$15 trade paperback
This is one of the books that is considered by many to be essential reads for all comic readers that I have never gotten around to reading. It has always been on the list, just never got around to it. To be fair, it is a big list, varies by who is making it, and I HAVE read a lot of it. What has always slowed me down on this one, Like Spider-Man Blue and Hulk Grey, is that I am not much of a fan of Jeph Loeb or Tim Sale. Loeb has never been a favorite and Sale is a very talented artist that I have always been lukewarm on. I really enjoyed his run on Matt Wagner’s Grendel, but since then I have struggled to find something in his work for me.
This book has given me reason to rethink that for both of these creators. The volume I read was the slightly longer Hardcover version from 2002. It is getting very pricy to find in HC so I recommend finding the still in print trade edition. This volume reprints the six-issue series from 2001 and is a really good read. Like many books that seek to revisit/re-tell the origin story in a modern context, this could have just been revisionist, but there is very little that is actually changed here. Like all the best retellings, this book is more interested in the color behind the static story we all know. The origin has been more fleshed out than changed in any meaningful way, and the story is told in the form of a letter to Karen Page. A letter that will never be sent. The covers of the individual issues are a clue to the story structure. They show DD looking in or looming above the main focus of the story. This is entirely a flashback story, and is never meant to be something new to the myth. It tells a story we mostly know, and does it in a fresh way. We care almost immediately about Matt and Foggy. Anyone that has never read DD or only knows the Miller stories will be fine here. The Elektra thing is avoided completely as it should be. Those familiar with the Bendis and the more modern “Matt has a gun barrel in his mouth” (borrowed that line from Mark Waid) type hellscape that Daredevil’s life had become before Mark Waid revitalized things last year, may have a harder time. More modern readers used to the darker stories tend to forget that even under Miller, DD was not in constant misery. If you have enjoyed Waid’s run, this is a book more your speed.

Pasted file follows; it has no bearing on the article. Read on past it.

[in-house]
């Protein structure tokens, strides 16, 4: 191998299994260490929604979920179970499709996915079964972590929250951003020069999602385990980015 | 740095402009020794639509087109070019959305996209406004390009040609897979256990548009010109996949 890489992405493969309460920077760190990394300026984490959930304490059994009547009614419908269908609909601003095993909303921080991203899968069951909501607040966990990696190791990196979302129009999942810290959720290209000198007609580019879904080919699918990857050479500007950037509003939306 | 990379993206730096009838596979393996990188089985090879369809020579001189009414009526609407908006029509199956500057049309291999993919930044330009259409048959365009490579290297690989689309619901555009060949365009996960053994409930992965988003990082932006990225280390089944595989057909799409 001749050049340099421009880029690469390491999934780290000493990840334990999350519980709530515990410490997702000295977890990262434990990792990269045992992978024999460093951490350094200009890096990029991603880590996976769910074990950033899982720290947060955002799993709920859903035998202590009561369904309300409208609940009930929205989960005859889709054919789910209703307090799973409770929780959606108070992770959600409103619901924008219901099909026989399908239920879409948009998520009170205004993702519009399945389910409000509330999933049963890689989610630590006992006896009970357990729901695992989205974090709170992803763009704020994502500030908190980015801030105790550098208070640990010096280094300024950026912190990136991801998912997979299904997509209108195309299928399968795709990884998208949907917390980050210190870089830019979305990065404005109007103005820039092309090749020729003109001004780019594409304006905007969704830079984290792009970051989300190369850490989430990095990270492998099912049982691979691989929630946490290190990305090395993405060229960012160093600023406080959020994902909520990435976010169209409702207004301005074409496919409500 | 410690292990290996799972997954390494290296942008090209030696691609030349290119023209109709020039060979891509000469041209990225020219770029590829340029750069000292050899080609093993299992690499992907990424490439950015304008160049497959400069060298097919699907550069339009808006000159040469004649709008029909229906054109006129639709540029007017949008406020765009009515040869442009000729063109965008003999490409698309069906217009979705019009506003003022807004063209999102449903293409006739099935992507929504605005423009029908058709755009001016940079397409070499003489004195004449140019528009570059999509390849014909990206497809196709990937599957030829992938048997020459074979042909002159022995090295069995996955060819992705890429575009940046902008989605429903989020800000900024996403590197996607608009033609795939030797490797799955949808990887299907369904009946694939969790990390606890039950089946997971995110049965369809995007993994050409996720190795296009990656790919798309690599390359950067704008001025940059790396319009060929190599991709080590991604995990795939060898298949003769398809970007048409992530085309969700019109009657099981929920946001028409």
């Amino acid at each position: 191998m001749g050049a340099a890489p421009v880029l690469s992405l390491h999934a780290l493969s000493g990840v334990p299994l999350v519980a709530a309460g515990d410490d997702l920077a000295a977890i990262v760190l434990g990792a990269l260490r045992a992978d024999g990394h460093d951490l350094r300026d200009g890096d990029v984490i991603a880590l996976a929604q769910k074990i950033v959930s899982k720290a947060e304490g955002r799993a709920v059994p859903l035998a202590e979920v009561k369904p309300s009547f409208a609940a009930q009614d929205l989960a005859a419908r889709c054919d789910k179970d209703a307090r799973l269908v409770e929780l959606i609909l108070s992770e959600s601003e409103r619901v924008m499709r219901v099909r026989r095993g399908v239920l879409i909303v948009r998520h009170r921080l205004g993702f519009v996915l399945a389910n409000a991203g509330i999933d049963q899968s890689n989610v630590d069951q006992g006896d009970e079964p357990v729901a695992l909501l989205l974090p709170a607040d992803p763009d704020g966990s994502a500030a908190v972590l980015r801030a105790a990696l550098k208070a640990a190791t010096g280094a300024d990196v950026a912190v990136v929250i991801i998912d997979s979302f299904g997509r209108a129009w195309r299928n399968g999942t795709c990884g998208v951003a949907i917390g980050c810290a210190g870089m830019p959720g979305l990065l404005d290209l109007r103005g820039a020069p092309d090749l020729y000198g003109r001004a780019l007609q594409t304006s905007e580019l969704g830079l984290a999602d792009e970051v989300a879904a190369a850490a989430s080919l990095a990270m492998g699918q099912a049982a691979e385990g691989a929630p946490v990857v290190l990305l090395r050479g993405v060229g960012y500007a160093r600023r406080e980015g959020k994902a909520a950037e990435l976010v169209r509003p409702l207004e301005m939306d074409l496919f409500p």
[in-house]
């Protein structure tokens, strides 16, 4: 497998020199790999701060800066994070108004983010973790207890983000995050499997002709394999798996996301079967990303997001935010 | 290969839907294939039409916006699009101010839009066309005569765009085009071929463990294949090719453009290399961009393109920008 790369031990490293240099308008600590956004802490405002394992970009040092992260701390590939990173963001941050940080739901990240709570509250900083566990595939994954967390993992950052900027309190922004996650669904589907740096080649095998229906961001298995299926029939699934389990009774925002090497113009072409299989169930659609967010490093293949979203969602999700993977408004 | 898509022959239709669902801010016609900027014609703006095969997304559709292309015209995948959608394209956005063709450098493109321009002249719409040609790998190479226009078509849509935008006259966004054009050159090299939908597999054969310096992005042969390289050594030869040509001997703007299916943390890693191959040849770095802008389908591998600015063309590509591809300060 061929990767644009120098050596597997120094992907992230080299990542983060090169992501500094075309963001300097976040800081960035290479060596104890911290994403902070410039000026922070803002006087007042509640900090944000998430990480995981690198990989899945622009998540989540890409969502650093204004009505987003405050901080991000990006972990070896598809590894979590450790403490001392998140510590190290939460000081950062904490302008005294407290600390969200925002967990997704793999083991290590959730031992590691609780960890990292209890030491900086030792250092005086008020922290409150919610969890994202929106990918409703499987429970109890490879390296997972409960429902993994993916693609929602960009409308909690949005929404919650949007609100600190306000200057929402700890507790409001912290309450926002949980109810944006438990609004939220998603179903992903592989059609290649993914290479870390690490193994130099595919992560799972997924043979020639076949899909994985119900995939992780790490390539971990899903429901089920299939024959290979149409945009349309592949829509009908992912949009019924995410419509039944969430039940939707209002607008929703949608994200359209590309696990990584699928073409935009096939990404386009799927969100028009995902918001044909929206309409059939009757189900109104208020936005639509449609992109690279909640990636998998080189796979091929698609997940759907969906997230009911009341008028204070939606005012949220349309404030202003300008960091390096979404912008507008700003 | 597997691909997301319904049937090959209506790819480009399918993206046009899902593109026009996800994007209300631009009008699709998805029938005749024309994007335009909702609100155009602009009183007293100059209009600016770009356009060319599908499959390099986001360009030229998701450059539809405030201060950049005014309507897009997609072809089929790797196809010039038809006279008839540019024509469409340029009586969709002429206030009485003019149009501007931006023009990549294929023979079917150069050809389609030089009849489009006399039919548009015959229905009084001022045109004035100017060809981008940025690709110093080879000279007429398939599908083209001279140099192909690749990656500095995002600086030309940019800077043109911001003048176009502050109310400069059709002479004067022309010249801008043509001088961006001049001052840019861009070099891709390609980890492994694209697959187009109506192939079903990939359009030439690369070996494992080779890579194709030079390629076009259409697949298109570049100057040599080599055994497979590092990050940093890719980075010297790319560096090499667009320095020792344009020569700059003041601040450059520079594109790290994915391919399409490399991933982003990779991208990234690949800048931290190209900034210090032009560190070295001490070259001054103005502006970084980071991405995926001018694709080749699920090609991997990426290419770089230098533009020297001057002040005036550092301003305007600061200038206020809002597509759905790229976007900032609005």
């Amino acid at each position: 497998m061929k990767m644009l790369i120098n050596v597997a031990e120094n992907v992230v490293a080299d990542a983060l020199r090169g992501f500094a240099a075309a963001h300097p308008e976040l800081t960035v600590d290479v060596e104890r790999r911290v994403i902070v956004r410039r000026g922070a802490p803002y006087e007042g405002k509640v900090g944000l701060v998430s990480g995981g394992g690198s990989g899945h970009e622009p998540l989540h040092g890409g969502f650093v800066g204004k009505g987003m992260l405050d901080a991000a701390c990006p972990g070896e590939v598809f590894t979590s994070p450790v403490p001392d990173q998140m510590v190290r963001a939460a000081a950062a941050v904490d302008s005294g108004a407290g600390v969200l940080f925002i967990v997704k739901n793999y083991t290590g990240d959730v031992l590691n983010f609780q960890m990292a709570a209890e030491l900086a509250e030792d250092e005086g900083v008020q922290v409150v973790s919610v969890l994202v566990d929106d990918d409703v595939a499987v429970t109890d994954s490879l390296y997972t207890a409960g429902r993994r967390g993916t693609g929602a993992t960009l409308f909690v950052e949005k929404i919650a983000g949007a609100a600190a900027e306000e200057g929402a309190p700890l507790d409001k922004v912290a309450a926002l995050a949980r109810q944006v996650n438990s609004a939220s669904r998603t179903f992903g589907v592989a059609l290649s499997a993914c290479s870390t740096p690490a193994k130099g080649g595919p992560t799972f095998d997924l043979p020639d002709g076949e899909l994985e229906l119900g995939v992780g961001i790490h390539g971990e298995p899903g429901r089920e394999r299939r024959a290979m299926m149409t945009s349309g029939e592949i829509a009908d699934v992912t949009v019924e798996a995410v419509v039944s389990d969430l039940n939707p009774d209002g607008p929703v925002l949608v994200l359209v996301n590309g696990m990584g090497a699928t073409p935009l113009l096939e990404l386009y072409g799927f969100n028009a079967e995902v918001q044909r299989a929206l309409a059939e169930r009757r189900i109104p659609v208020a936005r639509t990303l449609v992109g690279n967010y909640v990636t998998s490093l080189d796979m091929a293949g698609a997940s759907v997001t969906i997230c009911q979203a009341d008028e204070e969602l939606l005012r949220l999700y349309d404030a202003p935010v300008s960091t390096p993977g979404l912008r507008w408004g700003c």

Tim Sale’s art here is the bonus I didn’t expect. While I don’t always care for his faces, as they are quite heavy and iconic rather than more realistic, the art as a complete work is beautiful. There is a delicacy to his line that is not immediately obvious and it is only really evident when you look at the entire page as a unit. I often gripe about artists that are all about pin ups or cramming a panel and page with as much detail as possible to the detriment of the storytelling. Here the storytelling is effortless and seems organic to the art. Loeb and Sale have worked together a lot and it shows. The meshing of the 2 aspects of the story is seamless. The words are a part of the visuals and the art never distracts or confuses the narrative. Sale has been doing this a while now, and he is a master storyteller. Any complaints I may have about his drawing style tend to be entirely on my side. It has just been my personal tastes. These tastes may be changing. It looks like I may have to give the other two “color books” a try.